That’s putting it mildly. Although Israel has had right-wing Prime Ministers for 31 out of the last 39 years, the elites still managed to bring us the Oslo accords and to fiercely resist political, social and cultural changes desired by the growing right-wing majority. The Supreme Court has been especially potent in this regard, taking for itself the power of judicial review of laws passed by the democratically elected Knesset, while appointments to the Court itself have been controlled by the legal establishment.
Netanyahu understood the problem. But in his first term as PM [1996-99] he was defeated by it. Benn writes:
In a 1996 interview with the Haaretz columnist Ari Shavit, Netanyahu complained about his delegitimization “by the nomenklatura of the old regime,” adding that “the problem is that the intellectual structure of Israeli society is unbalanced.” He pledged to create new, more conservative institutions to rewrite the national narrative. …
Israel’s old elites closed ranks, and, with the support of the Clinton administration, they forced Netanyahu into another deal with the Palestinian leader Yasir Arafat. The 1998 Wye River memorandum—the last formal agreement that Israel and the Palestinians have signed to this day—triggered early elections in May 1999, after several small, hard-right parties abandoned Netanyahu’s coalition in protest. Barak and the Labor Party emerged victorious.
Now, however, the landscape is finally changing, and Benn and his friends are in a frenzy. In addition to their old enemy Netanyahu, several members of his cabinet have confronted the unelected establishment head-on.
Probably the one that irritates the ‘old Israel’ the most is Miri Regev, Minister of Culture and Sport. Of Moroccan descent, Regev shocked Benn and his friends by saying that she doesn’t like classical music and hadn’t read Chekov. The main ‘anti-democratic’ thing she did, in addition to insulting ‘artists’ whose ‘art’ consists of putting Israeli flags in their body cavities and similar antics, was to remove government funding from an Arab theater in Haifa which produced a play sympathetically portraying a terrorist murderer.
Then there is Ayelet Shaked, Minister of Justice, target of sexist insults from opposing members of the Knesset. Shaked has pushed the ‘Nationality’ or ‘Jewish State’ bill mentioned above, as well as a law to require NGOs that get more than 50% of their funds from foreign governments to indicate that fact on material they distribute. She favors changing the way Supreme Court justices are selected to make the Court less one-sided.
There is Education Minister Naftali Bennett, who is trying to roll back Oslo-era ‘reforms’ of the educational system. Benn and others accuse him of ‘censorship’ because his ministry failed to include a novel about a love affair between an Arab and a Jew on a list of suggested reading for high school students.
Finally, there is Bibi himself, who recently responded to insubordination from Defense Minister Moshe Ya’alon by replacing him. Ya’alon had defended the Deputy Chief of Staff’s remark that Israel was undergoing ‘processes’ similar to Germany in the Nazi period.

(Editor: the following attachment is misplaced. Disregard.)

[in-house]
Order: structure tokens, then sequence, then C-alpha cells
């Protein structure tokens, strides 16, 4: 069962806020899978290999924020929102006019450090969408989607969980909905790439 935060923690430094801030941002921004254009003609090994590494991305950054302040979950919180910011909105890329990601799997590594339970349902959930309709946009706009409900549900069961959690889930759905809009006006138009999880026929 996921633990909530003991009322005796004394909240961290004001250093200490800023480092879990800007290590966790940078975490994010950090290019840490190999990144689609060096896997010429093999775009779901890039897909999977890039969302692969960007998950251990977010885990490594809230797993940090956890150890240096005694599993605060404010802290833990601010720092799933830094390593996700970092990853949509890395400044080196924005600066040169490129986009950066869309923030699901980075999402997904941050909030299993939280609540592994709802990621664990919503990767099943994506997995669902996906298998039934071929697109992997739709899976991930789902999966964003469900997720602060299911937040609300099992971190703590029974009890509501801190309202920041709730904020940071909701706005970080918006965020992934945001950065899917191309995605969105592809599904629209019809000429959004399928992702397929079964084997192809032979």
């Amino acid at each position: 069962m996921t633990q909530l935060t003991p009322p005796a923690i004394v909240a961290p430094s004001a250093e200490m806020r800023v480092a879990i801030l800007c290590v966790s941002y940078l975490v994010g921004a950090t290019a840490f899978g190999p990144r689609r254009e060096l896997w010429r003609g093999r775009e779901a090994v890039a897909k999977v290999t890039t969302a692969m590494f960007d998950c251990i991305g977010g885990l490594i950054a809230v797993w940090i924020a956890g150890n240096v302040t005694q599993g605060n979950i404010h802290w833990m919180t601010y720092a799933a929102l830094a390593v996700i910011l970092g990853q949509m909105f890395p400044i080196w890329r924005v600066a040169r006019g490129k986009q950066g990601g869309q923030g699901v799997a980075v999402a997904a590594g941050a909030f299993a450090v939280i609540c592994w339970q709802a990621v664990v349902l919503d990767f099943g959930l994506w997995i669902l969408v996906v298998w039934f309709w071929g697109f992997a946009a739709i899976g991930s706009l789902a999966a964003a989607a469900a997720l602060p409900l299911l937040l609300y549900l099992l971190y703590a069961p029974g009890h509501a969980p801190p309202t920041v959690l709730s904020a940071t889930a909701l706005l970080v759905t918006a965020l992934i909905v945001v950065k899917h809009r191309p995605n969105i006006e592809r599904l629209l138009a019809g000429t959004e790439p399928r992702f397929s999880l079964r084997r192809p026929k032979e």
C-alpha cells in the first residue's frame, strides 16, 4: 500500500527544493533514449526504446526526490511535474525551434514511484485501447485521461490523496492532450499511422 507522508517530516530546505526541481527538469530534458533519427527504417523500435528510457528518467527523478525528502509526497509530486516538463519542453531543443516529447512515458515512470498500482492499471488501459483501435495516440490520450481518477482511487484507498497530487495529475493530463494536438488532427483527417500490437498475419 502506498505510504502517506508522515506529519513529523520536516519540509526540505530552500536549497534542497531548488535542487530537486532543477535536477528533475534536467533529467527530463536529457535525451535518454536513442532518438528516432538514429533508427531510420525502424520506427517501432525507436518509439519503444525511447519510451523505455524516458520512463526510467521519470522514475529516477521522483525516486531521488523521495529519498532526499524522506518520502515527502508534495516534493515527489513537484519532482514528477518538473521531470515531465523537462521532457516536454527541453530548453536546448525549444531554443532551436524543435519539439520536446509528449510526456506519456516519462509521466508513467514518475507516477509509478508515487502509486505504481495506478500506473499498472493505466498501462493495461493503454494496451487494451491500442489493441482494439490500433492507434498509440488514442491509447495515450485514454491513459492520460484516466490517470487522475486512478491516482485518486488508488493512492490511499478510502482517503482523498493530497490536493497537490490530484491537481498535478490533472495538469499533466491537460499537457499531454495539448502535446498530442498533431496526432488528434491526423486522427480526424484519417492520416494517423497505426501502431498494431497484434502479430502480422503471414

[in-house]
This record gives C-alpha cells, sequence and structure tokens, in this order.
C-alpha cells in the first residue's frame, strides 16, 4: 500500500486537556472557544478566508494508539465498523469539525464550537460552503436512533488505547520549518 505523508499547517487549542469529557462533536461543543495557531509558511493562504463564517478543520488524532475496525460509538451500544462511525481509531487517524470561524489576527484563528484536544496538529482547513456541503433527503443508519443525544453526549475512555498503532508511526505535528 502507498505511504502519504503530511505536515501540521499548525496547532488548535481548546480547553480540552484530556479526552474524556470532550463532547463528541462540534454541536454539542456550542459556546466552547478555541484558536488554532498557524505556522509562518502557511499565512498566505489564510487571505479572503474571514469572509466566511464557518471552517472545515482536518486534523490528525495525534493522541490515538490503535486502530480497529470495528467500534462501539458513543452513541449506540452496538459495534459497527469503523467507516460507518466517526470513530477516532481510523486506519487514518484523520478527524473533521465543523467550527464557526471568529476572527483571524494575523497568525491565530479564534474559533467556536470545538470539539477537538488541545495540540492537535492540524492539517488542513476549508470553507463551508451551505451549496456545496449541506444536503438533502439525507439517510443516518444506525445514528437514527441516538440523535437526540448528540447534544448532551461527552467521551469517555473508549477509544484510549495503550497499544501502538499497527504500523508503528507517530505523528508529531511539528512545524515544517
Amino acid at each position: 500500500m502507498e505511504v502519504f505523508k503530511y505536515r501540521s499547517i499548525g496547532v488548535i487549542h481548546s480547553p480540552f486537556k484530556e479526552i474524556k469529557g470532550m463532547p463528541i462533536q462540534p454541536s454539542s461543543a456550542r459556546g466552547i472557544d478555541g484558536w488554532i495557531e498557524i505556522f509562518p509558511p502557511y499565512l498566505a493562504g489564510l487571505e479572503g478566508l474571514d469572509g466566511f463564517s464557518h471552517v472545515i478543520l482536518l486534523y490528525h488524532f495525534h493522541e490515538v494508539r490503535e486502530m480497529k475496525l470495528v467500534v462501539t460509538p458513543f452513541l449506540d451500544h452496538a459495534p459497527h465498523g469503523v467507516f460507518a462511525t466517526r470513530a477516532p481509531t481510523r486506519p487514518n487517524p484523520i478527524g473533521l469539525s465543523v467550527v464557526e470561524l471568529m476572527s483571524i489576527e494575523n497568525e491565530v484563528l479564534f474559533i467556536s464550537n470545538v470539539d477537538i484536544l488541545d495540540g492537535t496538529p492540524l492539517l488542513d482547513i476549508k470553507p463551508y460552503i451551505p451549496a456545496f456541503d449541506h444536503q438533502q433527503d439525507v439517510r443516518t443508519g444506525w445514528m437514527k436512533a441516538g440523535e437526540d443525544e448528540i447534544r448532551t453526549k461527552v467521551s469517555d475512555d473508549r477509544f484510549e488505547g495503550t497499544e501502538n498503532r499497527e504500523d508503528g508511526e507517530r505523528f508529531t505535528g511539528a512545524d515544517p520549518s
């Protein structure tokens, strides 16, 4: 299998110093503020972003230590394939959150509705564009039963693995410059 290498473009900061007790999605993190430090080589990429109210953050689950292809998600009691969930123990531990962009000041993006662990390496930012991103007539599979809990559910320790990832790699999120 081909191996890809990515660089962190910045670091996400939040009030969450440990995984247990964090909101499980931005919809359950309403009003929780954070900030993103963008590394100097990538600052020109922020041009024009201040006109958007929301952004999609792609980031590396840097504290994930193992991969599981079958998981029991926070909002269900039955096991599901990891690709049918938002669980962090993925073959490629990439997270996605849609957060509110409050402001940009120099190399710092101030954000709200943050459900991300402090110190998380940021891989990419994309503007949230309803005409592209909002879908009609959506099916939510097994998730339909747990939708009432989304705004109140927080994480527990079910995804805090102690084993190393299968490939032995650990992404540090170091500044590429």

All four believe that “Jewish state” is more than an empty formula. And all are attacked constantly by Benn and his Ha’aretz colleagues for their lack of respect for ‘democracy’. But it should be obvious that the opposite is true: finally, after four decades in which Israeli society has been dominated by a self-appointed elite that doesn’t reflect its values, the majority is asserting itself.
This is not simply a question of what music to play on the radio (one of Regev’s issues). The old elite has one overriding political objective, which is to place Israel’s neck on the PLO chopping block – something the majority definitely opposes. Here is Benn admitting it:
Many of the government’s recent actions, such as Regev’s promotion of Sephardic culture, seem designed to address the traditional disenfranchisement of Israel’s Mizrahim and citizens living in the country’s “periphery” (that is, far from the central Tel Aviv–Jerusalem corridor). Other measures are aimed at promoting social mobility. Yet virtually all of them have had a clear political goal as well: to reduce, if not eliminate, the domestic opposition to Israel’s occupation of the West Bank, which Netanyahu and his allies want to make permanent. By portraying the shrinking peace camp and its supporters as unpatriotic stooges of foreign anti-Semites, the government hopes to delegitimize them and build a consensus around its hard-right policies.
He’s wrong. The government doesn’t have to delegitimize the ‘peace camp’, which has delegitimized itself by its refusal to face reality, and – yes – by selling itself to foreign interests. And it doesn’t have to ‘build a consensus’ because there already is one. It is the one that democratically elected Netanyahu and will democratically elect a right-wing government in the next election.